SVN: Can you tell us a little more about the sessions: How long are the classes? How many students? What types of projects?
LK: I meet with students 2 to 3 days a week for 20 to 30 minutes. Oftentimes, if it’s a lengthy segment I’ll work with them an extra day or two to get the material written, practiced, and filmed in time.
SVN: How many kids to do the morning news broadcast? Do you also do a weekly broadcast? Special events coverage?
LK: We do a little more than just news on The Douglas Show. The show plays every Friday. We have several segments that make up the show and they can vary each week. We normally have 2 students for the news anchors, one student doing “The Weather Report”, one or two students doing “Sensational Sports” (depending on grade level—1st graders often need two students to split up all the reading and speaking), one or two students doing “Cool Cooking”, one student doing “Poem of the Day”, one, two, or three students doing separate “My Favorite Book” segments, one student doing “Wonderful Words”, and there are often more “special” segments that come up, like interviews, commercials, special announcements, etc.
SVN: What jobs do the kids do? Do the kids rotate through on-air talent and crew positions or are they “hired” for a specific task?
LK: Since what we’re doing isn’t really a video production class, the students are just the stars of the show and I do the production work. Next year we will start to bring the kids a little more into the production. I normally give students a choice between a few open positions each week. They only do each position once. For example, if they’ve already done “Sensational Sports”, they can’t do it again in order to be able to do each segment by the end of the year.
SVN: Do students audition for on-air positions?
LK: The students do not audition. The purpose of our show is to get our lowest students writing, reading, and speaking in an exciting way. These students now love to write and read for the show. Every student that receives Title I services gets to be in it.
SVN: Do they write the content?
LK: Absolutely. The students write all the content of the show. I usually tell them what type of announcements to make, how to make the food, what’s happening in sports, and they put it into their own words and decide how to present that information. We usually work together on writing the script the first day, then edit the script while talking about punctuation, word choice, and so on, and then they practice reading the piece with fluency. The final day we film it and I edit it before Friday (the day the show airs).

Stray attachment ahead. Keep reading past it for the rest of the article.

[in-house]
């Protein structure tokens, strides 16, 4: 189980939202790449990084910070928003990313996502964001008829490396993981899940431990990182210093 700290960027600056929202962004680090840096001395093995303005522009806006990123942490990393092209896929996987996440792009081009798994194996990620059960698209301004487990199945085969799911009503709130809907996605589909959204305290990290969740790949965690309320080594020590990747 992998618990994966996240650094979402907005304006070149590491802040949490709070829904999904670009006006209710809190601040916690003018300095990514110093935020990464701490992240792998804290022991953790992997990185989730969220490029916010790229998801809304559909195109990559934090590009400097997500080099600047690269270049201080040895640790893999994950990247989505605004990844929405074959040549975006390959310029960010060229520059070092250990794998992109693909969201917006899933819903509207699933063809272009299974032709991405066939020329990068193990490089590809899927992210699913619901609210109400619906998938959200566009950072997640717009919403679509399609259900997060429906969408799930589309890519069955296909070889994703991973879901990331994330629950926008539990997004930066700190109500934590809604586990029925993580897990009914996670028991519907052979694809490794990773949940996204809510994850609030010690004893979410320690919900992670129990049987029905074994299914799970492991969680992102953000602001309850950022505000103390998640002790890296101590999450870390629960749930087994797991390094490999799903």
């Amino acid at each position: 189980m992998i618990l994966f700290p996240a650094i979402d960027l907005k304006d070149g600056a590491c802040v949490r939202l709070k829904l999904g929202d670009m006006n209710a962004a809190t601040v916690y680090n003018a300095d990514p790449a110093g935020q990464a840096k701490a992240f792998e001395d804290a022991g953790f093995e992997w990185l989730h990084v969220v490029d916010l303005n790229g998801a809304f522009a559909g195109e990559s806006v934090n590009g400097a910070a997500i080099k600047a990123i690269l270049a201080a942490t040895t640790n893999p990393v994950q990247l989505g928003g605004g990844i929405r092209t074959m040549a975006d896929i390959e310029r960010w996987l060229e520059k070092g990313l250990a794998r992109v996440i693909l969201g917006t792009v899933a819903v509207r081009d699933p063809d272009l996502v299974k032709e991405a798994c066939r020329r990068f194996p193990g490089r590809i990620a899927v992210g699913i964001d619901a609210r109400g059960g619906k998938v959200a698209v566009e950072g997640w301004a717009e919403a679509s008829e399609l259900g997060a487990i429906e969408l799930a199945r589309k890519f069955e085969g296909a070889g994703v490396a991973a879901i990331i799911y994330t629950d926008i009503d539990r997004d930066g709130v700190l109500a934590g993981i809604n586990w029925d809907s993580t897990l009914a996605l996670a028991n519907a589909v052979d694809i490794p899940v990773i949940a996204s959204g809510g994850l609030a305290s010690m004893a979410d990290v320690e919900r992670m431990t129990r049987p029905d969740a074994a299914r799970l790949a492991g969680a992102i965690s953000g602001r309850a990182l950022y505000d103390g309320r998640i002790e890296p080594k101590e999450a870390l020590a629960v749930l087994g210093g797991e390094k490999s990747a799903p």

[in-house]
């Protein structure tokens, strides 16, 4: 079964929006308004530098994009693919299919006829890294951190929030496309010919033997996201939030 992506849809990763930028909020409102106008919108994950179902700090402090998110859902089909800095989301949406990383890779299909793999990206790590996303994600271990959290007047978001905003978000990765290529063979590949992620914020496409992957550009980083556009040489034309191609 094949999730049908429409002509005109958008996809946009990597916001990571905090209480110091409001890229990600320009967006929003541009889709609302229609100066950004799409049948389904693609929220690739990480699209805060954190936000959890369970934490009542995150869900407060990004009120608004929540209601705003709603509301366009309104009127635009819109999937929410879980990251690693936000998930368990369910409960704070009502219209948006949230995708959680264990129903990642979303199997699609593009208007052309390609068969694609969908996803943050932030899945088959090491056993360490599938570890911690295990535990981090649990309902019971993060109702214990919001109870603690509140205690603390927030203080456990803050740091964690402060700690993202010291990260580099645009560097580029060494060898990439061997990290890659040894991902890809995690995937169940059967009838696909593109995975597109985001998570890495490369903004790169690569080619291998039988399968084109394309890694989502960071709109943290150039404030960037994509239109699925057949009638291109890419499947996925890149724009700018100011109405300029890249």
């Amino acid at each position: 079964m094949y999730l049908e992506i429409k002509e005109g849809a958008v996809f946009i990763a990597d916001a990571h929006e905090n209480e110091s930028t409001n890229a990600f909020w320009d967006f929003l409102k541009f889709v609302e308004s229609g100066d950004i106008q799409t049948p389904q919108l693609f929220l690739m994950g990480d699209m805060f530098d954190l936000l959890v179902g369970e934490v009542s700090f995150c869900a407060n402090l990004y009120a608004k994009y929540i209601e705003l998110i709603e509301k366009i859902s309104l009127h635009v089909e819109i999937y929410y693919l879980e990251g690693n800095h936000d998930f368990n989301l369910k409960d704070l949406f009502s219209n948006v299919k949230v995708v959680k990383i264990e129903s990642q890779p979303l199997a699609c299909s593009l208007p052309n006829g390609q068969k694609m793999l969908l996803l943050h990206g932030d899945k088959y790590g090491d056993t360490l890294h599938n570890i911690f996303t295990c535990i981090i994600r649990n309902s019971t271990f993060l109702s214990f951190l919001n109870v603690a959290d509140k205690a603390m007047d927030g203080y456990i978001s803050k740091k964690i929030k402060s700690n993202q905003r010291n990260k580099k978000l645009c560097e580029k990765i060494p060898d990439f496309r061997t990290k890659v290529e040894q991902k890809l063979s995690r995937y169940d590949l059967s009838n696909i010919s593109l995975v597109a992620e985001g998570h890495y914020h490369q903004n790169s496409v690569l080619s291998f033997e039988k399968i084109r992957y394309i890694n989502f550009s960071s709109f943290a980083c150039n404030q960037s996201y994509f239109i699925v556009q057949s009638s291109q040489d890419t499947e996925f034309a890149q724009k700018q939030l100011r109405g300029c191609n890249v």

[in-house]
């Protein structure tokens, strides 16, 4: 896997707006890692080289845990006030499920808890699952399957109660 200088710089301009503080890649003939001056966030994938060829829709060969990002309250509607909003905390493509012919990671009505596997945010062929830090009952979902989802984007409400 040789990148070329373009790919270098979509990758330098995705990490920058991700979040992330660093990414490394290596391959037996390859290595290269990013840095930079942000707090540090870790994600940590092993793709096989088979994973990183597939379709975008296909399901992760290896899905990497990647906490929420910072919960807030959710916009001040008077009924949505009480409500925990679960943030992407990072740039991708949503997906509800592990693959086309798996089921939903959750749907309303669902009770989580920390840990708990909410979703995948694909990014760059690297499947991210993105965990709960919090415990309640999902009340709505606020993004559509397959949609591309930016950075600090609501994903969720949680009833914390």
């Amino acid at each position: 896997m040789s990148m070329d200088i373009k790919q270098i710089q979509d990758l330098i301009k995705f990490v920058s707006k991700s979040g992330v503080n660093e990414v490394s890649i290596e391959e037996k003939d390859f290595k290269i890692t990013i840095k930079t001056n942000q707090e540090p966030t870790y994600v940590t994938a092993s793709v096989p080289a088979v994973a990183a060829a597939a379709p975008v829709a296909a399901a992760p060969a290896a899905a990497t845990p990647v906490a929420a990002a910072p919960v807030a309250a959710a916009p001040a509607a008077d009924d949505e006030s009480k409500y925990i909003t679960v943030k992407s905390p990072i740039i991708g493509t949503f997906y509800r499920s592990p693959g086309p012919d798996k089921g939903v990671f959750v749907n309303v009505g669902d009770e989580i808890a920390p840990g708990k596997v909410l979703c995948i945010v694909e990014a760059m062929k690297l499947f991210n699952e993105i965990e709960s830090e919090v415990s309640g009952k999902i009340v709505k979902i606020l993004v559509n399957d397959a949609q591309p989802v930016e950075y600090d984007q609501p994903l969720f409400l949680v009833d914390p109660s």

SVN: How long does the show run?
LK: A typical show is anywhere from 7 to 15 minutes long.
SVN: Do you submit programming to independent contest such as those sponsored by StudicaSkills and SchoolTube TV?
LK: We just submitted one of our shows to School Tube, thanks to this interview question! Thanks!
SVN: Can your broadcast be viewed outside the school? District-wide? Local cable access? On your school/district web-site?
LK: Our shows play on our local cable channel so that the students’ families and friends can watch at home. The kids are stars!
SVN: Do you have an equipment list you can share with our readers?
Sure! Right now I am using:
· Mac’s imovie ’09 to edit and create the shows
· Canon GL2 video camera
· Bogen Tripod
· Impact 10x24’ background green screen
· Impact Background Support System (to hold up the green screen)
· Pony clamps (to clamp the material to the poles in the background support system—must be tight and wrinkle-free)
· Impact lighting kit
· Datavideo DVK-100 Chromakey
· RCA DVD player (We use virtual studios and other pictures to display on the green screen)
· Sony GVH-D700 HDV video Walkman (for recording and playback)
· Panasonic DV 63min tapes
· Memorex DVD+R DVDs
· Memorex CD-RW CDs
SVN: Have any quick start tips!
LK: Don’t be afraid to start without having a lot of equipment. You can start small and build from there. You can always improvise and it’s fun to watch your productions improve each time. Write out a storyboard of how you want your production to go before you start filming—it will give you a clear picture of how it will be organized. Finally, stay positive and make sure you support your students and are there to calm their nerves when they feel nervous on-air. Good luck!